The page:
"What I believe is most rare and exceptional about Ari's way of helping kids find their path, is that he does his mentoring in a truly sincere and caring way: this leads him to becomes not only a friend to his peer, but also a good friend to the family. It is the combination of his way of sincerely caring about who he is mentoring and his good mentoring skills that generates positive and effective results. During the last year of college, it was very difficult for us to get into contact with our son M., because he was very overwhelmed with the prospect of graduating. Ari was able to work with M., and help him to see the future as an exciting opportunity, rather than as a threat. Together, they worked on resumes, cover letters, set up and followed up on meetings, secured internships and created the plans that really helped M. to then build the work experiences that are now leading him to apply for a Masters." —M. S., mother of George Washington University student.

is your child ready for mentoring?

Ideal Student:

My ideal student is between 15 and 25. He or she is intelligent, gifted or talented. He or she may have demonstrated this (or indicated potential) through an educational evaluation, academics, project based work, community service or hobbies.

He or she may have ADHD, mild ASD, or both, various processing differences, minor anxiety or depression, PTSD that is being treated or bi-polar that has already been stabilized. He or she is already seeing a therapist. He or she is in a structured educational program of some kind (school, micro-school, home-school, etc.) and also has a peer/friend group.

If your student has behavioral problems (repeated lying, therapy avoidance, oppositional behavior, addiction), severe anxiety, moderate-to-severe ASD, major depression, or is significantly socially isolated, I would refer you to an educational therapist.

My work is primarily based around skill-building; I am sensitive to issues of mood, personality and social development, but if those issues occupy the foreground rather than the background, a more intensive form of help is required, and will be much more effective.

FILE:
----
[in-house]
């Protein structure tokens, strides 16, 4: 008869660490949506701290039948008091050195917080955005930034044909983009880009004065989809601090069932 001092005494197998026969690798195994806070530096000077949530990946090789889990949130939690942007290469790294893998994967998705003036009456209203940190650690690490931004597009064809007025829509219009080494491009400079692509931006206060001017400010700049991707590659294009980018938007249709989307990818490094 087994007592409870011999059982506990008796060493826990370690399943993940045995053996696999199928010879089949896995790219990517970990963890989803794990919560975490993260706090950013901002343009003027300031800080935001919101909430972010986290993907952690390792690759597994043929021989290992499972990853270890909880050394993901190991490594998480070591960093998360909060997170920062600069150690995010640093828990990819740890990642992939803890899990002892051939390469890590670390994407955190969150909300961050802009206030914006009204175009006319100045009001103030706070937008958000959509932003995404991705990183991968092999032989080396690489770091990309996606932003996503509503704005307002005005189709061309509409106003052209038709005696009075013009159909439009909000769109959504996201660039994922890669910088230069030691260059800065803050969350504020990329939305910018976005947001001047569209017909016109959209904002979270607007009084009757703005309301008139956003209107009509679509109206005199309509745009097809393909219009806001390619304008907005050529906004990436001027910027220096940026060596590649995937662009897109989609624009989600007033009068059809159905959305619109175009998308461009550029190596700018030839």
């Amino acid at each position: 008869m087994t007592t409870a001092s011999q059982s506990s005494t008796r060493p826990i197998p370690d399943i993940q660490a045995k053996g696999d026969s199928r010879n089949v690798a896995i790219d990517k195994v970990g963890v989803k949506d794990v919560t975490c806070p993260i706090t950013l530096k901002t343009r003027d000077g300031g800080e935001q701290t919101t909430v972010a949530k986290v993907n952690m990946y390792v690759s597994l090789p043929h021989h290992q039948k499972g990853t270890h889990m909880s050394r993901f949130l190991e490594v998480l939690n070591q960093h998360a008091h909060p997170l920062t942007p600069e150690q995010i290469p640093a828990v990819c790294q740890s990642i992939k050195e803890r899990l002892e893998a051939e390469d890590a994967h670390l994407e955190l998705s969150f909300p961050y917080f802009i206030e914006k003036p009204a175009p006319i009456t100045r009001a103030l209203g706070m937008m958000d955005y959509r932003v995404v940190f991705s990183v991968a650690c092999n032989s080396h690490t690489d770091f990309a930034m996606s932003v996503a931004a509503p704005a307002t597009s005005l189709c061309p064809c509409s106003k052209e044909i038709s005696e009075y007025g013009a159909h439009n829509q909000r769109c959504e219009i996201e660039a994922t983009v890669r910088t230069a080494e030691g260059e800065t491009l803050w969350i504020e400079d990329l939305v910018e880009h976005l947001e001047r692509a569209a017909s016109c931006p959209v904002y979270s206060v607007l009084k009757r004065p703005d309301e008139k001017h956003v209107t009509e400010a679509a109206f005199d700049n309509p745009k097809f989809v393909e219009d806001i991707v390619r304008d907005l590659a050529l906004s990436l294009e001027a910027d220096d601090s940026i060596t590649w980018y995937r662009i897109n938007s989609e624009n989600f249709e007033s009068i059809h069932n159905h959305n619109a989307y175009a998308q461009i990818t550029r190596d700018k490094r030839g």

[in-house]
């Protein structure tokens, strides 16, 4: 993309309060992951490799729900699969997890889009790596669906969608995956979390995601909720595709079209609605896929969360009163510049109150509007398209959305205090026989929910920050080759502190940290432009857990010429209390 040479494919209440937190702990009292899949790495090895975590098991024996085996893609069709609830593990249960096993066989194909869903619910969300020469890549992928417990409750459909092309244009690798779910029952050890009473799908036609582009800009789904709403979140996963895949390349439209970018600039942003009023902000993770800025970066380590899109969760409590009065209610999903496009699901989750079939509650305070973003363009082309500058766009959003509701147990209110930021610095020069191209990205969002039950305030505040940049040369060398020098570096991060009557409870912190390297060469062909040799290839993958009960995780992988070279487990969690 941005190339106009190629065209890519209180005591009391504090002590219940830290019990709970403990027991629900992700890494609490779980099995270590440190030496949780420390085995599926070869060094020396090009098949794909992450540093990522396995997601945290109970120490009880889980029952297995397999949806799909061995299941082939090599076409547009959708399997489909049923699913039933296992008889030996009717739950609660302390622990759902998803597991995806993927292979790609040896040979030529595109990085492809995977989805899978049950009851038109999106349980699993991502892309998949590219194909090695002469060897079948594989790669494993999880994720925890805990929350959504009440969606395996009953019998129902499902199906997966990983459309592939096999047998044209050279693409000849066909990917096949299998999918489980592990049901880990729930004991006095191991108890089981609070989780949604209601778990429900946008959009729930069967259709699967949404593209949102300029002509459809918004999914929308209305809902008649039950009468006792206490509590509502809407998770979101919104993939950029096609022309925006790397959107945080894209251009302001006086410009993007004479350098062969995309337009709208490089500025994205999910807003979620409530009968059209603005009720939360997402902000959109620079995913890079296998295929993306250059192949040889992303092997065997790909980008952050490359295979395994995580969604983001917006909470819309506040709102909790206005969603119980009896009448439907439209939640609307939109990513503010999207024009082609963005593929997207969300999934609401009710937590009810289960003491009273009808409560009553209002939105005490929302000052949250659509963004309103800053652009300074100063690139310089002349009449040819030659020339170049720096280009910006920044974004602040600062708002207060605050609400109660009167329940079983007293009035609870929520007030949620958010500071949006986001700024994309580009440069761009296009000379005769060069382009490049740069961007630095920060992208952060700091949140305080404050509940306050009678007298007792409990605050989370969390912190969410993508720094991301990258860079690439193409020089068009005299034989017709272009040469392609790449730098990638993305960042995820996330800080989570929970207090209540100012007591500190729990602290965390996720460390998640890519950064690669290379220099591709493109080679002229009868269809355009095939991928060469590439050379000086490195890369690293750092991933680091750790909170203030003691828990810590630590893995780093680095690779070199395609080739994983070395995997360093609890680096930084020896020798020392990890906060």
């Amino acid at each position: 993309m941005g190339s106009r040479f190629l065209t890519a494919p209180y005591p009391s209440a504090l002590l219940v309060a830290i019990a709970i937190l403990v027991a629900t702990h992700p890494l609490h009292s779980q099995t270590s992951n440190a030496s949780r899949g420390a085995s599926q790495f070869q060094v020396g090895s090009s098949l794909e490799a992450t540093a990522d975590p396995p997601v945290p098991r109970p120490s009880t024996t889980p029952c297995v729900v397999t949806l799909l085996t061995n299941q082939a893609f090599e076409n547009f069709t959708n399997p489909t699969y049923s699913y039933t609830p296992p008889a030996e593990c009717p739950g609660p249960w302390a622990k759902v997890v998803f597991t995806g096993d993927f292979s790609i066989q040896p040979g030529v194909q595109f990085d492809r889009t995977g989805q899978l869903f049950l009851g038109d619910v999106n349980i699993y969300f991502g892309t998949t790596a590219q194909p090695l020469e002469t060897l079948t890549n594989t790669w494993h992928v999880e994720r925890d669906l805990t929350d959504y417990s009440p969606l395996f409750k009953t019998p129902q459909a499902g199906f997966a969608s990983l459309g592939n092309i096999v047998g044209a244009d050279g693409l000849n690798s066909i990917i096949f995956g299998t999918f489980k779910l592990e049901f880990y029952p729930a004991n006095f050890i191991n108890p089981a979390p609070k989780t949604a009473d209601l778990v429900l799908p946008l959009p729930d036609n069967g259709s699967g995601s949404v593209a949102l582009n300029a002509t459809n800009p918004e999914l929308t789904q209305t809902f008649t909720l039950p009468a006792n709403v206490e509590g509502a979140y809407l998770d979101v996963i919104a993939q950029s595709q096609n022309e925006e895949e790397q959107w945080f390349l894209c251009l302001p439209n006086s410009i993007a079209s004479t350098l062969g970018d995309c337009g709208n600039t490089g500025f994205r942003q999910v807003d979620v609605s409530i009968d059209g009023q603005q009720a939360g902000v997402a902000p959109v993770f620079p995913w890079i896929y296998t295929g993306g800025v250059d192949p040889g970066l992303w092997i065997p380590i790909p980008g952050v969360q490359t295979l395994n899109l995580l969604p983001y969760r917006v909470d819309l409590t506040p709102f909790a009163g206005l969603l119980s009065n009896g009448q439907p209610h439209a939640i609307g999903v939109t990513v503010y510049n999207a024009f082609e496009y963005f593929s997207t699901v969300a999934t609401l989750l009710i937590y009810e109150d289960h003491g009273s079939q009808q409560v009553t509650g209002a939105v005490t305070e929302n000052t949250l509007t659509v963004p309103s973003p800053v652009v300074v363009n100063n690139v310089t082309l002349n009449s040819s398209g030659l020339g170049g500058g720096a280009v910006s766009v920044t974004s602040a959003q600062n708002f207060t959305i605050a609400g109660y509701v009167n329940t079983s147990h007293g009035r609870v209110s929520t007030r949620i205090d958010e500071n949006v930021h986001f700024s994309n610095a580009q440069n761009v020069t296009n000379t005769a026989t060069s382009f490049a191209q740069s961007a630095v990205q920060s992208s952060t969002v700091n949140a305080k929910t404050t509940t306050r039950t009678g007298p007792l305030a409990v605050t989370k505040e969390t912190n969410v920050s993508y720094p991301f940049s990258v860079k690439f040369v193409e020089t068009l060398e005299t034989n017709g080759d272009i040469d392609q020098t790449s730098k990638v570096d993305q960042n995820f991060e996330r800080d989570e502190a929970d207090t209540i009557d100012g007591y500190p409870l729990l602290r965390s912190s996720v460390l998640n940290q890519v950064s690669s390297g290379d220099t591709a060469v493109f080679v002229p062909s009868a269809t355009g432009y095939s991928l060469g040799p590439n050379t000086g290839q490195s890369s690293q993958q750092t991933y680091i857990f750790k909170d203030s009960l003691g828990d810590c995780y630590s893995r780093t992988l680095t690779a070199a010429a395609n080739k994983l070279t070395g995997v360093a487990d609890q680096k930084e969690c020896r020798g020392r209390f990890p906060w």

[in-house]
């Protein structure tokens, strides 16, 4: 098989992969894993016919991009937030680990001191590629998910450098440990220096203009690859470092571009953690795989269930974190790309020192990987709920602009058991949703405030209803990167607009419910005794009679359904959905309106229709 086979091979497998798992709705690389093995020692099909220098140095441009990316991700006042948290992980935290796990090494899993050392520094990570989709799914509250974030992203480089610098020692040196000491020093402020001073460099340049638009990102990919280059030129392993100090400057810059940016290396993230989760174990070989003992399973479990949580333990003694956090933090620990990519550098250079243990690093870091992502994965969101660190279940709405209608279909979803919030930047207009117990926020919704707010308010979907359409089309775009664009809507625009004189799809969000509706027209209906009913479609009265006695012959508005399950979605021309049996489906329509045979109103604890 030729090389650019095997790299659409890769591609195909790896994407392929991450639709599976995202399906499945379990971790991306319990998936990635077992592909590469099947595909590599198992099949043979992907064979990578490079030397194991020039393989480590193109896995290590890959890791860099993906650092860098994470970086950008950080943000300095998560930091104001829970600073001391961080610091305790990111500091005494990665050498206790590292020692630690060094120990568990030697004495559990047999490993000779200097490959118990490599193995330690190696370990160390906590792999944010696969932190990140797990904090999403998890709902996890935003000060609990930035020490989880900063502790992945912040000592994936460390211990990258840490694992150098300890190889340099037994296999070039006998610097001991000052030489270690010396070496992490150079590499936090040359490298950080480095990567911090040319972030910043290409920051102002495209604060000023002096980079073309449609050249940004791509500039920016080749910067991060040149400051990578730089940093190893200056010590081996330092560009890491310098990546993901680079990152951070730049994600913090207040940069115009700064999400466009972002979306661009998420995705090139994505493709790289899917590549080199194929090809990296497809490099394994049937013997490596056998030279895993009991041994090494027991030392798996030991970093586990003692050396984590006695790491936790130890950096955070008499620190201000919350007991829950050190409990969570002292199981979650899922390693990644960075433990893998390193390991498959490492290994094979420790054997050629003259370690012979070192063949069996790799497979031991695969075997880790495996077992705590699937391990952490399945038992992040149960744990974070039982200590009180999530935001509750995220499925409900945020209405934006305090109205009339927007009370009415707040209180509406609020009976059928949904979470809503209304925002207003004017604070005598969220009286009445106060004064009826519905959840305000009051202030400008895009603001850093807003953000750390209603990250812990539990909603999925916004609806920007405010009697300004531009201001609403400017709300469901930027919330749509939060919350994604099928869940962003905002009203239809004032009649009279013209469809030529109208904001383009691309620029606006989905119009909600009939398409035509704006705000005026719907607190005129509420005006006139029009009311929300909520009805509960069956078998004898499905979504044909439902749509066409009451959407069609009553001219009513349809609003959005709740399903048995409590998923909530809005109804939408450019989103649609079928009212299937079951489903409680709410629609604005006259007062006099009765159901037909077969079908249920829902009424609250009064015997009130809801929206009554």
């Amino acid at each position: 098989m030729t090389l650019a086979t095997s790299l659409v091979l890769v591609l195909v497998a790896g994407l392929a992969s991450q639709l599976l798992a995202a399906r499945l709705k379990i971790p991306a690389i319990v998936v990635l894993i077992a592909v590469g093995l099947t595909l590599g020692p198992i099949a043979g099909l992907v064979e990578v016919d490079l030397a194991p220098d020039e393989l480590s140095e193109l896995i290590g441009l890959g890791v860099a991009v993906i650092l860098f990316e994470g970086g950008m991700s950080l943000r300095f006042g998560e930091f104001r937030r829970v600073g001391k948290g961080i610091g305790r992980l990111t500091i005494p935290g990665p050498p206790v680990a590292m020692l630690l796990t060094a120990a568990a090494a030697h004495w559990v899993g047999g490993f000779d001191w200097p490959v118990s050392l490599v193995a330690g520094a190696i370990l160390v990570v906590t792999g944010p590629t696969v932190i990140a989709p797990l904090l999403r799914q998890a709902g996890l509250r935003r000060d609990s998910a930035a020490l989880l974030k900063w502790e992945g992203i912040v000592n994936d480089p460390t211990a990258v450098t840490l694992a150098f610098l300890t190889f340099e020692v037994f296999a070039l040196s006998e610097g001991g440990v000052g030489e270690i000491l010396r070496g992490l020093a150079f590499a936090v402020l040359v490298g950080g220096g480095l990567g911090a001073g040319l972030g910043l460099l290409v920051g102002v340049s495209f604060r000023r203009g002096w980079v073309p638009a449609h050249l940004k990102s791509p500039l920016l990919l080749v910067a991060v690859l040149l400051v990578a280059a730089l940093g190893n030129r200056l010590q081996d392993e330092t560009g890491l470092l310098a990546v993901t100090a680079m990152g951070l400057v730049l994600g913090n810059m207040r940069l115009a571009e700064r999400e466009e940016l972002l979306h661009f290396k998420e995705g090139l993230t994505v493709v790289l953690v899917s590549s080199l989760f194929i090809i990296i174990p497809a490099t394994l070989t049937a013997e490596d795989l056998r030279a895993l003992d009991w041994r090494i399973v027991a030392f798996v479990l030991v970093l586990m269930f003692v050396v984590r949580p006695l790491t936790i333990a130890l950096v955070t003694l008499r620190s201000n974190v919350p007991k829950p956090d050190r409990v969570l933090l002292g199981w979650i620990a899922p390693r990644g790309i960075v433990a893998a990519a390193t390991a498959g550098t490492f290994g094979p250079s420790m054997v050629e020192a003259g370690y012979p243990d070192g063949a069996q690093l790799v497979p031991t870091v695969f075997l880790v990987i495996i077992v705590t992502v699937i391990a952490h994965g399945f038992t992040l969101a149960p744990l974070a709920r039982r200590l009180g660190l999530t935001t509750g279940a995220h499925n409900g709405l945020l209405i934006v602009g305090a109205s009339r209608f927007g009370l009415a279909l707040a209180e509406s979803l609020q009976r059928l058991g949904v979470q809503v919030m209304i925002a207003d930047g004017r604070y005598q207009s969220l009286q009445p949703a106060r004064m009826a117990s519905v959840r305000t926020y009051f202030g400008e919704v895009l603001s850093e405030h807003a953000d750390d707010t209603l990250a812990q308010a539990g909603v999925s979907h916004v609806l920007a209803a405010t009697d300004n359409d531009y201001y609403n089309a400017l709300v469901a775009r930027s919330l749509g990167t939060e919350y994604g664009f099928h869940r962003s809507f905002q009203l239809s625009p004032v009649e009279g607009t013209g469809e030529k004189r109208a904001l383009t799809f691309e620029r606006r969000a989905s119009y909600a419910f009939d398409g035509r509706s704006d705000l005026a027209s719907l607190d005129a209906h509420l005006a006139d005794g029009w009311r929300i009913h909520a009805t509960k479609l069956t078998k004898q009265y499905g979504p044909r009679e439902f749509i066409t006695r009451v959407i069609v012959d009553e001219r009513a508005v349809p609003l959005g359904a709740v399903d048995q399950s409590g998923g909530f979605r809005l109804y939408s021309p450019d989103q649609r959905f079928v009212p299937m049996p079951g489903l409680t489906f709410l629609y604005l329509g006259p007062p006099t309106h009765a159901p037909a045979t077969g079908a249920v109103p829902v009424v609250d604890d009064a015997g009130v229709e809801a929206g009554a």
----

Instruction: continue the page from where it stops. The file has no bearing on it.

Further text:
Ideal Support Constellation:

Over the past decade of doing this work, it has become clear that children who have the best success have a certain kind of support structure in place.

Firstly, they are seeing a therapist who is knowledgeable about their particular form of neuro-divergence. If you are in the LA area, I recommend Joanna Haase. If you are in the vicinity of New Haven, I recommend Marcia Eckerd. I maintain a list of therapists, but you may also want to check SENG (supporting the emotional needs of the gifted).

Secondly, it is absolutely essential to have an educational and occupational planner. If the student’s heart is in the right place and the student is working with a therapist, but the educational setting is a total mismatch, then progress is very difficult to achieve. I recommend speaking to Teresa Nair about this very question.

Other professionals you may want to consider are an organization/executive function coach, like Kathy Peterson, if your child has ADHD or a social coach, like Michelle Winner, if your child is on the spectrum. You may also want to consider an educational therapist, who can play multiple roles, like Sandra Clifton.

getting started

1. Consultation with Parents: I will set up an initial free 45m consultation with you. I will ask you all about your child’s strength areas, weak areas, levels of executive function, relationship to school, etc. We will talk through the mentoring logistics and the rate.

2. Review of Neuropsych: You will send me your child’s neuropsychological evaluation to review.

3. Consultation with Student: I will set up another initial free 45m consultation with your child. This session will be purely to evaluate rapport. We will mostly talk about his or her interests and my experience as a mentor.

4. Trial Period: If you are interested in proceeding, and if I determine that I can be of service to the student, we will begin a 1-3 month trial period. During this time, there will be frequent mentor-parent consultations (about once every 2-4 weeks). You should be able to notice some difference within a month, and we will certainly be able to determine if the mentoring will be effective by the three month mark.

5. Determination of Long Term Goals: If we continue onward from that point, we will draw up a set of goals for the following semester/6 month period and the proceeding semester/6 month period, and we will review the progress of the mentoring at those points.

Contact me for a free consultation:

Name *

getting extra help


Bridges Academy : a unique school for 2e students.

2e News : the magazine from Bridges Academy, chock full of insights about these students.

SENG : supporting the emotional needs of the gifted; amazing resource

The Coding Train : a wonderful resource for creative coding tutorials.

The School for Poetic Computation : a unique school in NYC for creative coding and future oriented crafts.

Qrkc Con : a gaming and digital art convention for neruo-divergent youth

Data and Society : a non profit research institution that examines the role that digital technologies play in various aspects of society.


To Be Gifted And Learning Disabled : great 2e overview

Being Smart About Gifted Education : great general overview

Driven to Distraction : ADHD classic

Talent Development As a Framework For Gifted Education : great overview of how to nurture strengths in and out of school